After two decades of growth, the amount of newly installed renewable energy capacity is no longer rising and, despite a 7% growth in electricity generation from clean energy sources, global energy-related carbon emissions have risen 1.7%.
Last year saw 180 GW of renewable energy generation capacity installed worldwide, according to the International Energy Agency (IEA).
Although the figure is impressive, and matched the amount added in 2017, the IEA has pointed out it was the first time the volume of new renewables had not risen year on year since 2001 and was not enough to keep the world on track to achieve the objectives defined in the Paris climate change agreement. In fact, the world saw a 1.7% rise in energy related CO² emissions last year, said the agency.
According to the IEA’s Sustainable Development Scenario, at least 300 GW of new renewable energy capacity is required per year up to 2030 to keep the Paris goals within reach. Adding 180 GW annually, said the agency, will provide barely 60% of the new clean energy capacity required.
Among the competing clean energy technologies, solar power again dominated, with 97 GW of new generation capacity added, similar to the amount of PV installed in 2017.
Why the plateau?
In 2018, China was the world’s leading nation for new renewable energy capacity, with some 77 GW of generation assets added – 45% of the global total. However the much publicized decision of the Chinese government to rein in public solar subsidies prompted an 18% decline in PV figures, with 44 GW of new solar capacity installed, versus a record 53 GW in 2017.
With new hydropower capacity declining in China since 2013, wind was unable to make good the deficit. Wind was also on the back foot in the European Union last year, said the IEA, with new capacity falling to an extent higher volumes of PV could not compensate for. That saw the EU add 22 GW last year, down from 23 GW a year earlier.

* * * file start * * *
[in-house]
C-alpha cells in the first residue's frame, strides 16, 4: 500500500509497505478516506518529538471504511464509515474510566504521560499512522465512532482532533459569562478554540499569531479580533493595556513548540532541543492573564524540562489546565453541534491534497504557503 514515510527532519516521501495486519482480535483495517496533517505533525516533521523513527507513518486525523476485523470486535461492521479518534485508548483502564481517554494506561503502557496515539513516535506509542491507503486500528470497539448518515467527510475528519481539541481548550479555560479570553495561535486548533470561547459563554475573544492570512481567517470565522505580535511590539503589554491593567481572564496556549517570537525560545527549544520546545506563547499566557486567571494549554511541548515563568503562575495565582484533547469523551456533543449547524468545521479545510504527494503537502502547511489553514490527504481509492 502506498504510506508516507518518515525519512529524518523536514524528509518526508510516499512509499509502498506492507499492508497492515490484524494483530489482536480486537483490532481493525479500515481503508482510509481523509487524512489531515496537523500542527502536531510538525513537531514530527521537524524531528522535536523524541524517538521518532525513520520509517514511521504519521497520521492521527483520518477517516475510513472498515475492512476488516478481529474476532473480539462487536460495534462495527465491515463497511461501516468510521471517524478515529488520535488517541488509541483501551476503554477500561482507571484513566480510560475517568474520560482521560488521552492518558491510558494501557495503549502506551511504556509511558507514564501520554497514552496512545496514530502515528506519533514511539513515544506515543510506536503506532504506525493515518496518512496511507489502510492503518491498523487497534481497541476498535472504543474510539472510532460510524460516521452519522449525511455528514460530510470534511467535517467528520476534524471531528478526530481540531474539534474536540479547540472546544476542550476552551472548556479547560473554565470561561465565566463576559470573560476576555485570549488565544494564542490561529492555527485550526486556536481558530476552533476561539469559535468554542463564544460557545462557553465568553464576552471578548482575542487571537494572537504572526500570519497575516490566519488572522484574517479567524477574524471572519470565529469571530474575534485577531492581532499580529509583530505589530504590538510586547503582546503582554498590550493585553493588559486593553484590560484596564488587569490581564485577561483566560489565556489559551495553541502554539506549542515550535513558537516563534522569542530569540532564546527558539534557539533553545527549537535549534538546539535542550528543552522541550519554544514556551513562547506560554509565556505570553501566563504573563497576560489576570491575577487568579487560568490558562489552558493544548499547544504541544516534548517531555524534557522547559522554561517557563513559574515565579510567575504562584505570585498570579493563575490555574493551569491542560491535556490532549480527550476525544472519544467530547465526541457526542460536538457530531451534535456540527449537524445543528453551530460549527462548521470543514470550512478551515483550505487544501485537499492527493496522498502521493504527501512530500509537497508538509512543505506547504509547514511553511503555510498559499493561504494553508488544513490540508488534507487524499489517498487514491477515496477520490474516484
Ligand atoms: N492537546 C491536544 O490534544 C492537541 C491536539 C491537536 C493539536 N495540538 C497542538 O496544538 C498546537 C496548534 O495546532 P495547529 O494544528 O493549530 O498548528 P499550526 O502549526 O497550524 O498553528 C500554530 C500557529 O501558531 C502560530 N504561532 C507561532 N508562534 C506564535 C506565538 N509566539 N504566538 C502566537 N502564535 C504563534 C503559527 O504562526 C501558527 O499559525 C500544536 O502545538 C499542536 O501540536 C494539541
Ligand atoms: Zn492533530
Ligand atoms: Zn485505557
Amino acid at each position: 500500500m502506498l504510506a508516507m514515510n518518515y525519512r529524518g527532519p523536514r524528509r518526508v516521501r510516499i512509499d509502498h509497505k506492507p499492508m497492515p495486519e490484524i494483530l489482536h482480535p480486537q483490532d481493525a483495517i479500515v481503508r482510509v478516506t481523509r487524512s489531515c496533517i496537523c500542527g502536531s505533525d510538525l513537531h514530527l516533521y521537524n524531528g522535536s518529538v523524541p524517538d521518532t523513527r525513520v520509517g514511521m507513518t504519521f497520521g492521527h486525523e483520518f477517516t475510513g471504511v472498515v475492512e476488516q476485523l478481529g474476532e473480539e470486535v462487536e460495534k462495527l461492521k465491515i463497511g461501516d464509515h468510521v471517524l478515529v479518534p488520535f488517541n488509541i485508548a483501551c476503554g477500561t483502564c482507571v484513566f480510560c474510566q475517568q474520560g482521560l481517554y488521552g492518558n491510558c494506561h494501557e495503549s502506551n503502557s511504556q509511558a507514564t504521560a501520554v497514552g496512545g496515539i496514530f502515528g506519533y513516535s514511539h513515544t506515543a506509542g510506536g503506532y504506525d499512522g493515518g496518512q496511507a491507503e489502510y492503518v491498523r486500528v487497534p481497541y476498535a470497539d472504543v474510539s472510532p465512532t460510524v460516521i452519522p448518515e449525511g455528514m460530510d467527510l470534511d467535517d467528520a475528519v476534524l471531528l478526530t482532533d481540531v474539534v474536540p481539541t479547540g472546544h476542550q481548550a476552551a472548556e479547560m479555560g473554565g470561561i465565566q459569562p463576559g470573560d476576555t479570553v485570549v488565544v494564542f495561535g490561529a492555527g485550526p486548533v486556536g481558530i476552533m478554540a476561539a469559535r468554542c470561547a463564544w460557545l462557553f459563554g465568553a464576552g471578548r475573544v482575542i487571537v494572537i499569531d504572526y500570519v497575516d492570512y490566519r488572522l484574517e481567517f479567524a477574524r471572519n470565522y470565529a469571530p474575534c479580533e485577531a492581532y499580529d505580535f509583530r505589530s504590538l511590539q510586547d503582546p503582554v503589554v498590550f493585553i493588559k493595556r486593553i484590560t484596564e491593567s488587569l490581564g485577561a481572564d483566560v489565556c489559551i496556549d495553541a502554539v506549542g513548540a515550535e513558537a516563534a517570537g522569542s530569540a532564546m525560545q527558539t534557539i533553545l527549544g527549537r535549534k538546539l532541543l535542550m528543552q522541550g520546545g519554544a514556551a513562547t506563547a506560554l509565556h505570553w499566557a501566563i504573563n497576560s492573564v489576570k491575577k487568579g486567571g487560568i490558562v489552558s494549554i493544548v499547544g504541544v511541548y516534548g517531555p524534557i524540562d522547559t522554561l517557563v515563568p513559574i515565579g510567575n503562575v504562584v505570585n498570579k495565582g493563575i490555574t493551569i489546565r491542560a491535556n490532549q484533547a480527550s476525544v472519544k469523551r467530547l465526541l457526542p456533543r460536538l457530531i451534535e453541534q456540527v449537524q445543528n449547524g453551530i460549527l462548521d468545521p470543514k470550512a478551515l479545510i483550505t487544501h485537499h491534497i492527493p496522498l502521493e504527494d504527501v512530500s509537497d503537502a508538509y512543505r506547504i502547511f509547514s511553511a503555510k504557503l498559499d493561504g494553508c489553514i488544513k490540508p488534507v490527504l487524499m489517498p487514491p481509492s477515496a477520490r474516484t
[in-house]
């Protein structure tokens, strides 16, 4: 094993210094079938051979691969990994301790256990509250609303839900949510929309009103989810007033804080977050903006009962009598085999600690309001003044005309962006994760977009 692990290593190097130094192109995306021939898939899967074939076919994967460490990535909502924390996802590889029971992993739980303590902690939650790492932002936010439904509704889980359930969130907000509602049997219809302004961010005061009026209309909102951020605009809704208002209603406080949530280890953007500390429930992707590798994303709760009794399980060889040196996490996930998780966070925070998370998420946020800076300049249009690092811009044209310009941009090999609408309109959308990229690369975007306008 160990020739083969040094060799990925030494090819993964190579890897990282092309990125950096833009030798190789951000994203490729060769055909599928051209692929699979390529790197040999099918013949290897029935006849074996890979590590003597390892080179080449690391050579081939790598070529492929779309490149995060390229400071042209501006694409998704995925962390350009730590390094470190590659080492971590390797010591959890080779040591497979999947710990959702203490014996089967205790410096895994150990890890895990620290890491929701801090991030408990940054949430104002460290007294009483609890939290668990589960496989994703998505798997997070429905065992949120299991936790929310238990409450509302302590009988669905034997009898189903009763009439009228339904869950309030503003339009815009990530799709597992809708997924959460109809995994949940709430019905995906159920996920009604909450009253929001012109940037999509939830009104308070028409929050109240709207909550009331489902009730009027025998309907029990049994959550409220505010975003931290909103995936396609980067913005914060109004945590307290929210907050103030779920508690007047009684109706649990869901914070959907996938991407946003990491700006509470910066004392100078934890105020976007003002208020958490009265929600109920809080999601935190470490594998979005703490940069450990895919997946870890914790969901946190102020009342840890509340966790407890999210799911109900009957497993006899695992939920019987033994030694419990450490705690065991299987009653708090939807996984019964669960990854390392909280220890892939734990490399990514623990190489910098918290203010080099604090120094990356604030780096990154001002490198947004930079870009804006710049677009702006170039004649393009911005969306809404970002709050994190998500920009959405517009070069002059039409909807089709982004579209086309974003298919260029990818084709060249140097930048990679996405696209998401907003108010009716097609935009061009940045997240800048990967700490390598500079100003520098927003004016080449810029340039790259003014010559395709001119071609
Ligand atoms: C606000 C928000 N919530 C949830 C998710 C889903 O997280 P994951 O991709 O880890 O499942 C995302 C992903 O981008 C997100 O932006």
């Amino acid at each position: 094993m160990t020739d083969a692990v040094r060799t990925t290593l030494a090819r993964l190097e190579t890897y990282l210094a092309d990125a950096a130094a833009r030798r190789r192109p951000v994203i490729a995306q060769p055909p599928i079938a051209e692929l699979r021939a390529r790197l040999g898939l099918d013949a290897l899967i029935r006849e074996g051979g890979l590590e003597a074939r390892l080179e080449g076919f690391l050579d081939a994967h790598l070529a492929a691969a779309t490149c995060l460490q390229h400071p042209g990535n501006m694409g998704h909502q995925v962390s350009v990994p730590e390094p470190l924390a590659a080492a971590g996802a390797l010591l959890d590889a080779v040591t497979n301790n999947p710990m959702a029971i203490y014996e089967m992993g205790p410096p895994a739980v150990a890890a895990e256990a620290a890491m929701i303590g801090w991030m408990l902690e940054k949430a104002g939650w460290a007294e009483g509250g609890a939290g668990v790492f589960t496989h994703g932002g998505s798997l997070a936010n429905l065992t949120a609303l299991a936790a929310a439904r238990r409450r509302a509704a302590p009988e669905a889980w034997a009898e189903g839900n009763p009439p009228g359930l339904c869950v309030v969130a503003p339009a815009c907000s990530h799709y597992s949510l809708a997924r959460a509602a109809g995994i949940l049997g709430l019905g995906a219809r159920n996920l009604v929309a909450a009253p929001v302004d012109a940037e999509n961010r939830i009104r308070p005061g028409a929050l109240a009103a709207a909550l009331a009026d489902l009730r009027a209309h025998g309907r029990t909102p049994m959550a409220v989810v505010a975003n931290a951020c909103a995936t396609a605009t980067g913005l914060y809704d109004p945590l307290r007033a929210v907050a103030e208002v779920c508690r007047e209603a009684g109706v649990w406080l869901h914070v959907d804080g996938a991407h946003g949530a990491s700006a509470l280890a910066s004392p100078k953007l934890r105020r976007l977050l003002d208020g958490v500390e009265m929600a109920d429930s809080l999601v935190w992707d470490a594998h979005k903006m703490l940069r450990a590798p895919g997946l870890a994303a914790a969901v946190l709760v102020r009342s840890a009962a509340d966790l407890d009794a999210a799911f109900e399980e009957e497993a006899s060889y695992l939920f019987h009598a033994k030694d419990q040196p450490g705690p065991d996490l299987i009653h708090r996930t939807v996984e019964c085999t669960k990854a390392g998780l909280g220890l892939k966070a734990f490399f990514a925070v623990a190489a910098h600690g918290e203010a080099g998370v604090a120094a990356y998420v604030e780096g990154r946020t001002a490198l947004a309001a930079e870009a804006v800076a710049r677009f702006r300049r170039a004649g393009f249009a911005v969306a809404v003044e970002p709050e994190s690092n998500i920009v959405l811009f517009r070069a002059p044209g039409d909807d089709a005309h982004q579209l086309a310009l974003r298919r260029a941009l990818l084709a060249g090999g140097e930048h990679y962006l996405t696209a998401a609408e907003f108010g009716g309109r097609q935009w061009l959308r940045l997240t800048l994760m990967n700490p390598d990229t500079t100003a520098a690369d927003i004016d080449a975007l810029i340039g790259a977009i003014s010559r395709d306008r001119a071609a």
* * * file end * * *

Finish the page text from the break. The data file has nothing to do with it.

The fact the world added the same amount of clean power capacity was in part down to a new appetite in emerging renewable energy markets in the Middle East, North Africa and parts of Asia, with solar’s rapidly declining costs keeping it in the vanguard of the energy transition alongside wind.
An alarming development
The agency, which has been accused of providing conservative forecasts for the PV sector in its World Energy Outlook reports, had predicted a 15% fall in new solar capacity – to 83 GW – for 2018. Despite that pessimism, the IEA yesterday described the year on year stagnation in new renewables capacity as “unexpected”.
The 7% rise in renewable energy production recorded by the IEA last year was not enough to prevent a 1.7% rise in energy-related CO² emissions last year, to 33 gigatons, as a result of higher energy consumption.
With all fossil fuel emissions rising, the electricity sector accounted for almost two-thirds of the growth, to reach a record level. Electricity generation from coal remained the leading emitter, with 30% of energy-related carbon dioxide emissions. China, India and the United States accounted for 85% of the net increase in emissions, while greenhouse gas emissions fell in Germany, Japan, Mexico, France and the United Kingdom.
“The world cannot afford to press ‘pause’ on the expansion of renewables and governments need to act quickly to correct this situation and enable a faster flow of new projects,” said Dr Fatih Birol, the IEA’s executive director.
Founded in 1974 following the oil crisis, the IEA is an autonomous intergovernmental organization attached to the Organization for Economic Co-operation and Development. It has 38 member countries and each year publishes its World Energy Outlook, which makes assumptions about the evolution of the global energy sector.